Finding the right peptide can be a real challenging process of elimination, TIME unveils their annual Best Inventions list for 2018, and the FDA pursues a long-range plan to outlaw menthol cigarettes.
(NIH Director’s Blog, 11/15/2018, Dr. Francis Collins)
If you think this soup looks unappealing for this year’s Thanksgiving feast, you’re right! If you were crazy enough to take a sip, you’d find it to be virtually flavorless—just a salty base (red) with greasy lipid globules (green) floating on top. But what this colorful concoction lacks in taste, it makes up for as a valuable screening tool for peptides, miniature versions of proteins that our bodies use to control many cellular processes. William Wimley, an NIH-supported researcher at Tulane University, New Orleans, has stirred up the soup and will soon add some peptides. These peptides aren’t made by our cells, though. They’re synthesized in the lab, allowing Wimley and team to tweak their chemical structures and hopefully create ones with therapeutic potential, particularly as smart-delivery systems to target cells with greater precision and deliver biological cargoes such as drugs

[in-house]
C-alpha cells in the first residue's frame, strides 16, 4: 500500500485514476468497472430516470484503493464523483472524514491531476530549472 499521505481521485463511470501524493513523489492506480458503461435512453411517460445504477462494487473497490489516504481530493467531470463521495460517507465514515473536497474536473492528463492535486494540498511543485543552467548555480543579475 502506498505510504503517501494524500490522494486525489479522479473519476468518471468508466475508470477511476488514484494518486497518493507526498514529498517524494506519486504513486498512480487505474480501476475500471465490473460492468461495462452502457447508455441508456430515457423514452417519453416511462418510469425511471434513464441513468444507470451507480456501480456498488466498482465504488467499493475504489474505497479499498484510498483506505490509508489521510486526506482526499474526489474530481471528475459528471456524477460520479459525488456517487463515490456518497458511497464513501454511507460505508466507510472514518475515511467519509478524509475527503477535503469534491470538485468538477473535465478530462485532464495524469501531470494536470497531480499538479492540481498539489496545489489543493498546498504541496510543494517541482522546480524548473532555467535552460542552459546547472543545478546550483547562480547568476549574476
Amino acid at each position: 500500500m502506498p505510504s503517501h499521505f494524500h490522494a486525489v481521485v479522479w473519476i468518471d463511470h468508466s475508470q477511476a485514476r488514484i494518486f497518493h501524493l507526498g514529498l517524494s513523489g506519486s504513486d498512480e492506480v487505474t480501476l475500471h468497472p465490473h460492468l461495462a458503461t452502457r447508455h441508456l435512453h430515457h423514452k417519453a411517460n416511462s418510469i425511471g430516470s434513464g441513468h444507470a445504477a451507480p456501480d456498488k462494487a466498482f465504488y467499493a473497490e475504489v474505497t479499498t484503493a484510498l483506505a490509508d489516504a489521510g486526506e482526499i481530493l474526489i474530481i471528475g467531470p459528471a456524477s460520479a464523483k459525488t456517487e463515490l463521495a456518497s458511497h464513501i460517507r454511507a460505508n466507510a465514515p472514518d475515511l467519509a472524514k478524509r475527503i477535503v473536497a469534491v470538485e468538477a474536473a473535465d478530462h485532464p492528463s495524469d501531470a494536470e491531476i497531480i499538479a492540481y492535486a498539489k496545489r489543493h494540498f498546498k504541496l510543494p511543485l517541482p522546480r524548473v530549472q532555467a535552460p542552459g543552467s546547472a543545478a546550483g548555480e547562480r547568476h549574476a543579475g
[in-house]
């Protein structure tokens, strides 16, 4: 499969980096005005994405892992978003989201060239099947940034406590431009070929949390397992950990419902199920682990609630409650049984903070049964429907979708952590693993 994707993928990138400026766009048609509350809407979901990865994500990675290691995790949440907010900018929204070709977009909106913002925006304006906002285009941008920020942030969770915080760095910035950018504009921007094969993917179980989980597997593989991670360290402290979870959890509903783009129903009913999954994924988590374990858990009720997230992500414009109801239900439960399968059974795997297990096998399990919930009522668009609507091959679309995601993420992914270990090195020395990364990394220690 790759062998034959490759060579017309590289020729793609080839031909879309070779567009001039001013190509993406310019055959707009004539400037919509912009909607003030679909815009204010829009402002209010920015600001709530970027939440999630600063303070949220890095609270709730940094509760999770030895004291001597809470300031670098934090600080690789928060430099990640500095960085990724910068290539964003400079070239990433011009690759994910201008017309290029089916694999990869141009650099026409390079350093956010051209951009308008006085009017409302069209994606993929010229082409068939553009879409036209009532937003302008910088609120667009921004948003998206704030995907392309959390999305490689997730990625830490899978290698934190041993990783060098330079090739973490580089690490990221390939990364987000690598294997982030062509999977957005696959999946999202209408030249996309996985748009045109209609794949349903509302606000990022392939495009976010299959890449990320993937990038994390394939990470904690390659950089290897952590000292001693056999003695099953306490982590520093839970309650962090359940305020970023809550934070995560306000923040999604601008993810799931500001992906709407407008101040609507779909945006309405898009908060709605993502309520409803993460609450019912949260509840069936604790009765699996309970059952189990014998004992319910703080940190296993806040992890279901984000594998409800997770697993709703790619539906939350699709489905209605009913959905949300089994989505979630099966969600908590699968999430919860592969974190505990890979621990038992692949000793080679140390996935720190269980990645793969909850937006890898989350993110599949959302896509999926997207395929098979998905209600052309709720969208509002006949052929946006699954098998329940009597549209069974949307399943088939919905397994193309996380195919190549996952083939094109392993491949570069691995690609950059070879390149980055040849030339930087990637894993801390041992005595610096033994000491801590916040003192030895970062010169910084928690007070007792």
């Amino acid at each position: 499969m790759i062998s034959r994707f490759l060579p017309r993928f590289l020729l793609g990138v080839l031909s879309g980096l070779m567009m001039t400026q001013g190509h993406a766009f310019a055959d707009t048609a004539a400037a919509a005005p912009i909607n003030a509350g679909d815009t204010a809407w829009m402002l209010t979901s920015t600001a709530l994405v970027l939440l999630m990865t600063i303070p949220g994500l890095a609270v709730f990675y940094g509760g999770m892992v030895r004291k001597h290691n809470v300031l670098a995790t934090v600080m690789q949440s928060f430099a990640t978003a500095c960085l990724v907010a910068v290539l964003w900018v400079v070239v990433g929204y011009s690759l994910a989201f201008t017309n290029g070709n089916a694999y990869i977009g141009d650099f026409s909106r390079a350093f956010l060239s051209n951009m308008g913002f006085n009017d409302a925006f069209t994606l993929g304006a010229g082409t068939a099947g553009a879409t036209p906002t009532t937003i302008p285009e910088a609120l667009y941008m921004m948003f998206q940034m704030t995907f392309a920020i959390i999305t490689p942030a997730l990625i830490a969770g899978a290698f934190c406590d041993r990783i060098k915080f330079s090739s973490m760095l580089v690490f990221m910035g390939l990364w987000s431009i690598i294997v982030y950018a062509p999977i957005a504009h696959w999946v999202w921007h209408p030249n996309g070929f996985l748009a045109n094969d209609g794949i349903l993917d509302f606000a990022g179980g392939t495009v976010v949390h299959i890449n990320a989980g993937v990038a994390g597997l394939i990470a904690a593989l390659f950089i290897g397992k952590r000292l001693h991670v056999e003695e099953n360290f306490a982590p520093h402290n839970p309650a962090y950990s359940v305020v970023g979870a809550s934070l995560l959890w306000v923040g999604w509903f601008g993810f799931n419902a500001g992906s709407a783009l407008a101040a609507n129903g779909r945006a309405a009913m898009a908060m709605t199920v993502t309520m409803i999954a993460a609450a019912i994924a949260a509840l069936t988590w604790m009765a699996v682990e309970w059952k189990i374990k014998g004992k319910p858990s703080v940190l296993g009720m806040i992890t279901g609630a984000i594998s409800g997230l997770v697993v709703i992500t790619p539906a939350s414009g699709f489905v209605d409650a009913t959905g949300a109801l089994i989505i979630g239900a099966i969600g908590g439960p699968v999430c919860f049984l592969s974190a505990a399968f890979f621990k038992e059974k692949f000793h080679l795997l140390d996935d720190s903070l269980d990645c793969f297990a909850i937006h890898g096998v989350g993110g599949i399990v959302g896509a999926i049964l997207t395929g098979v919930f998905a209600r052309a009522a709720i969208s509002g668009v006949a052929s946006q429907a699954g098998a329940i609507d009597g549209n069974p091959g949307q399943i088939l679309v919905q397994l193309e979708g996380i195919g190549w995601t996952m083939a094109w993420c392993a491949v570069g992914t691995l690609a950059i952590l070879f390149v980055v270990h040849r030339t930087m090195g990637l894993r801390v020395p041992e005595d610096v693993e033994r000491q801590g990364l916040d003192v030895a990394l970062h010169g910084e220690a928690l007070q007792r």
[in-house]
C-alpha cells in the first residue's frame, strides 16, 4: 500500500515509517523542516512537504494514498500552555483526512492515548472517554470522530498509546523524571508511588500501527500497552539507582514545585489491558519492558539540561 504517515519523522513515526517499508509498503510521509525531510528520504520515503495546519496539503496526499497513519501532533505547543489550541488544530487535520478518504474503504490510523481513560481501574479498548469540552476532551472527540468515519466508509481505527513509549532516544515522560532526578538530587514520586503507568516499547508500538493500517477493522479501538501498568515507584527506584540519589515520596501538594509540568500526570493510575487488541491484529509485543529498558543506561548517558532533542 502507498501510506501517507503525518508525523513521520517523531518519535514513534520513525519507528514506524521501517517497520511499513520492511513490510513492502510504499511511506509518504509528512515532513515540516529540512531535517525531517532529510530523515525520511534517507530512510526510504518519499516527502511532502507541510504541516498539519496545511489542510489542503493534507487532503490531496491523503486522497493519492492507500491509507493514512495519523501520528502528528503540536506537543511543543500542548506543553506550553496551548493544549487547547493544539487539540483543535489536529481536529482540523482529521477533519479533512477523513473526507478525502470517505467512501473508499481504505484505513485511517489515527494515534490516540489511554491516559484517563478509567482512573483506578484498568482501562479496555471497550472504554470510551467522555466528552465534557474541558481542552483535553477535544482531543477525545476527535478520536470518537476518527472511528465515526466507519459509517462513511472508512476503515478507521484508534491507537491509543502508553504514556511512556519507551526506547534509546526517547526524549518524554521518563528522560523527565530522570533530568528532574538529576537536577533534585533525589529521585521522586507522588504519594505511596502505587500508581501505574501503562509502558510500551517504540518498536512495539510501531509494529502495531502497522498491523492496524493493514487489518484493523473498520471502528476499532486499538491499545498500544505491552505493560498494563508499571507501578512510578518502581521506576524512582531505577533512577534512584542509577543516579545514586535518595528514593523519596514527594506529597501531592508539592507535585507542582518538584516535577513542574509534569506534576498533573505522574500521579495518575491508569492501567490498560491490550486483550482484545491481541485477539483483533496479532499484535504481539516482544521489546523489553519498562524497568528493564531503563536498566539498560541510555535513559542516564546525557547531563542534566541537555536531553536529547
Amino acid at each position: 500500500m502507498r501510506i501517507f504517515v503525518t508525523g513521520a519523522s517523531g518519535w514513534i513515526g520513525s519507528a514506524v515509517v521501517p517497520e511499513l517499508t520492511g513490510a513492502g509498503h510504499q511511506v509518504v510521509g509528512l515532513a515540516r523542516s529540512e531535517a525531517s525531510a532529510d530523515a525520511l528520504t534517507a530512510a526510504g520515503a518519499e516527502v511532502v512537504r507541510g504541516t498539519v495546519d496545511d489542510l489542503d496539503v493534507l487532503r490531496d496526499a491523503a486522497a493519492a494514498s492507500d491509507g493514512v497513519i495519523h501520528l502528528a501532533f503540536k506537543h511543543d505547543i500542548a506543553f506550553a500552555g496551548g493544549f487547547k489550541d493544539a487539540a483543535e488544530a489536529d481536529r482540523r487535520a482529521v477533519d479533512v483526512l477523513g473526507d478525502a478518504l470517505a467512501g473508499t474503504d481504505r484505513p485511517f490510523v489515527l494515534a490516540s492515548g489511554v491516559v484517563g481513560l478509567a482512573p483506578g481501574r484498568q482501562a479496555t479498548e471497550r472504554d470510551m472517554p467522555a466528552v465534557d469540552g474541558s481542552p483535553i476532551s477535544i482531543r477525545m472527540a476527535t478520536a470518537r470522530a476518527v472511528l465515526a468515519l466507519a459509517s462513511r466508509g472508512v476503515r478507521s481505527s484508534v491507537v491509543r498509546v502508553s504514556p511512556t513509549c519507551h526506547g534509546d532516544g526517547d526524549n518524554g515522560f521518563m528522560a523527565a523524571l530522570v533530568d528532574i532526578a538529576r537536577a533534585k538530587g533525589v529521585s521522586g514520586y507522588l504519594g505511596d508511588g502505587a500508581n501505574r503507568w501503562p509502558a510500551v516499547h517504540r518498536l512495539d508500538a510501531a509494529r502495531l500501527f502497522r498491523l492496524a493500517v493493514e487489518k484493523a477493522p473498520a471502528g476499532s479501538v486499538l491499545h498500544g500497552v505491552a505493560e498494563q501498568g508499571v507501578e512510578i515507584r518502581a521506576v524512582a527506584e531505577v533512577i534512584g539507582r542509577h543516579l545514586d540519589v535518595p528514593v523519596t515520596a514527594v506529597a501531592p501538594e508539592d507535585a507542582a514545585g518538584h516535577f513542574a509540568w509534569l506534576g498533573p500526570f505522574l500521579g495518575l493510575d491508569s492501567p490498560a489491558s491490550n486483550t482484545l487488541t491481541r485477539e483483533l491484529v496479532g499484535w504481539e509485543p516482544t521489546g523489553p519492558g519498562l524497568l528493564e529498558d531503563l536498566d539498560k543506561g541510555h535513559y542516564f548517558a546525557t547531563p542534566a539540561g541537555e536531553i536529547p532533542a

(Time, 11/15/2018, Andrew Myers)
I love a good list! Who doesn’t? Every year, TIME highlights the Best Inventions that are making the world better, smarter and even a bit more fun. To assemble their 2018 list, Time solicited nominations across a variety of categories from their editors and correspondents around the world, as well as through an online application process. Then TIME evaluated each contender based on key factors, including originality, creativity, influence, ambition and effectiveness. The result: 50 groundbreaking inventions that are changing the way we live, work, play and think about what’s possible. Read and enjoy.
(NY Times, 11/15/2018, Sheila Kaplan and Jan Hoffman)
The US Food and Drug Administration said this week that it would allow stores to continue flavored e-cigarettes but only from closed-off areas that are inaccessible to minors. At the same time, the agency moved to outlaw two traditional tobacco products that disproportionately harm African Americans: menthol cigarettes and flavored cigars. The proposed menthol ban would be the most aggressive action the FDA. has taken against the tobacco industry in nearly a decade, and it was notable given the Trump administration’s business-friendly approach to regulatory issues. If it clears the usual federal regulatory hurdles, a process which could take at least two years, the menthol ban could make a significant dent in cigarette sales. Menthol cigarettes account for about 35 percent of cigarette sales in the United States.
—Compiled by Social Media Specialist Jillian Scola